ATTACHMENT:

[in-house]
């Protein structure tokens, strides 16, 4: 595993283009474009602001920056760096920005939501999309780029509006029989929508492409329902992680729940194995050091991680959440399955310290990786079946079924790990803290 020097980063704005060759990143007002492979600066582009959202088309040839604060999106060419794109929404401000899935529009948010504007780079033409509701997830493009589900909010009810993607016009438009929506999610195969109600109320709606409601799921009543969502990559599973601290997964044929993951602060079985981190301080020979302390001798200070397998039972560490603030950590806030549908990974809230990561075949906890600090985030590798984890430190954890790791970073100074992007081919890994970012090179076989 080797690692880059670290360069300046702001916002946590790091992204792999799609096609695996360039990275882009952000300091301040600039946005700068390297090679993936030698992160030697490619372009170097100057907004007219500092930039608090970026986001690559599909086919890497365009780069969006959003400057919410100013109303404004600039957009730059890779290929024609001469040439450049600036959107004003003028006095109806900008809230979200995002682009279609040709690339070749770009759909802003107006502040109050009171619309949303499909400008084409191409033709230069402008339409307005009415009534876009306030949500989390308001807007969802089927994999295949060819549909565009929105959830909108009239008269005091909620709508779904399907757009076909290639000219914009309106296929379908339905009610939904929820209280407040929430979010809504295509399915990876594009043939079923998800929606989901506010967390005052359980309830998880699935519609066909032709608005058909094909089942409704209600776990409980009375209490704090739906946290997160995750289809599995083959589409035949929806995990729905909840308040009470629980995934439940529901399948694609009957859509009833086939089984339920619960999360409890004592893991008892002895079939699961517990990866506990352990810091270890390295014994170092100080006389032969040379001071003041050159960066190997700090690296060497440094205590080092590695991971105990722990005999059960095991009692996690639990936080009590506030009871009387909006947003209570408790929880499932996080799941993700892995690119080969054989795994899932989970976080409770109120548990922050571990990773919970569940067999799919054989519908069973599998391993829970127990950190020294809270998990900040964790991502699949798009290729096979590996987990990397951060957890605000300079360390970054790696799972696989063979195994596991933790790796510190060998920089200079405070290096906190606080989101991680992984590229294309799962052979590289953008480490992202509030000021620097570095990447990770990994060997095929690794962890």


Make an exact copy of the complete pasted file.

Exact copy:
[in-house]
């Protein structure tokens, strides 16, 4: 595993283009474009602001920056760096920005939501999309780029509006029989929508492409329902992680729940194995050091991680959440399955310290990786079946079924790990803290 020097980063704005060759990143007002492979600066582009959202088309040839604060999106060419794109929404401000899935529009948010504007780079033409509701997830493009589900909010009810993607016009438009929506999610195969109600109320709606409601799921009543969502990559599973601290997964044929993951602060079985981190301080020979302390001798200070397998039972560490603030950590806030549908990974809230990561075949906890600090985030590798984890430190954890790791970073100074992007081919890994970012090179076989 080797690692880059670290360069300046702001916002946590790091992204792999799609096609695996360039990275882009952000300091301040600039946005700068390297090679993936030698992160030697490619372009170097100057907004007219500092930039608090970026986001690559599909086919890497365009780069969006959003400057919410100013109303404004600039957009730059890779290929024609001469040439450049600036959107004003003028006095109806900008809230979200995002682009279609040709690339070749770009759909802003107006502040109050009171619309949303499909400008084409191409033709230069402008339409307005009415009534876009306030949500989390308001807007969802089927994999295949060819549909565009929105959830909108009239008269005091909620709508779904399907757009076909290639000219914009309106296929379908339905009610939904929820209280407040929430979010809504295509399915990876594009043939079923998800929606989901506010967390005052359980309830998880699935519609066909032709608005058909094909089942409704209600776990409980009375209490704090739906946290997160995750289809599995083959589409035949929806995990729905909840308040009470629980995934439940529901399948694609009957859509009833086939089984339920619960999360409890004592893991008892002895079939699961517990990866506990352990810091270890390295014994170092100080006389032969040379001071003041050159960066190997700090690296060497440094205590080092590695991971105990722990005999059960095991009692996690639990936080009590506030009871009387909006947003209570408790929880499932996080799941993700892995690119080969054989795994899932989970976080409770109120548990922050571990990773919970569940067999799919054989519908069973599998391993829970127990950190020294809270998990900040964790991502699949798009290729096979590996987990990397951060957890605000300079360390970054790696799972696989063979195994596991933790790796510190060998920089200079405070290096906190606080989101991680992984590229294309799962052979590289953008480490992202509030000021620097570095990447990770990994060997095929690794962890």